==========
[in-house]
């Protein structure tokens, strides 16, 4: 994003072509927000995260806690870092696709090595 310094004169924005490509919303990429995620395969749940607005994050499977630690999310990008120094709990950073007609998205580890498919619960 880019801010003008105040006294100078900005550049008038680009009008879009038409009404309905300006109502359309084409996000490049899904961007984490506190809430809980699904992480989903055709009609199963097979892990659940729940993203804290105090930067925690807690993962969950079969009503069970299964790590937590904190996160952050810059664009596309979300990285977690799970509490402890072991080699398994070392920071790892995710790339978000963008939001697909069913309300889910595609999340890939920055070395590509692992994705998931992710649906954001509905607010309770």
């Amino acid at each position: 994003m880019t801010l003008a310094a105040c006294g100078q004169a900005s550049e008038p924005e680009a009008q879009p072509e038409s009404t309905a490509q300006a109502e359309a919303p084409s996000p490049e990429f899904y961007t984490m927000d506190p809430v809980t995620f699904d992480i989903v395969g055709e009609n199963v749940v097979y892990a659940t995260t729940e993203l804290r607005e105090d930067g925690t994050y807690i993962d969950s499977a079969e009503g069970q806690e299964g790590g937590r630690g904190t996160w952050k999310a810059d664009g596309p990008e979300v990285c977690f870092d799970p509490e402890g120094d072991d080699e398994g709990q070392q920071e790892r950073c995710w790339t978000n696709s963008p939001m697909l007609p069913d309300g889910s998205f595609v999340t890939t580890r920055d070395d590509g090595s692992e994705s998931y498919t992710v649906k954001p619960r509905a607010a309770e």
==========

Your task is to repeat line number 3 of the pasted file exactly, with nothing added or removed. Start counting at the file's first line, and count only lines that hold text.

């Amino acid at each position: 994003m880019t801010l003008a310094a105040c006294g100078q004169a900005s550049e008038p924005e680009a009008q879009p072509e038409s009404t309905a490509q300006a109502e359309a919303p084409s996000p490049e990429f899904y961007t984490m927000d506190p809430v809980t995620f699904d992480i989903v395969g055709e009609n199963v749940v097979y892990a659940t995260t729940e993203l804290r607005e105090d930067g925690t994050y807690i993962d969950s499977a079969e009503g069970q806690e299964g790590g937590r630690g904190t996160w952050k999310a810059d664009g596309p990008e979300v990285c977690f870092d799970p509490e402890g120094d072991d080699e398994g709990q070392q920071e790892r950073c995710w790339t978000n696709s963008p939001m697909l007609p069913d309300g889910s998205f595609v999340t890939t580890r920055d070395d590509g090595s692992e994705s998931y498919t992710v649906k954001p619960r509905a607010a309770e």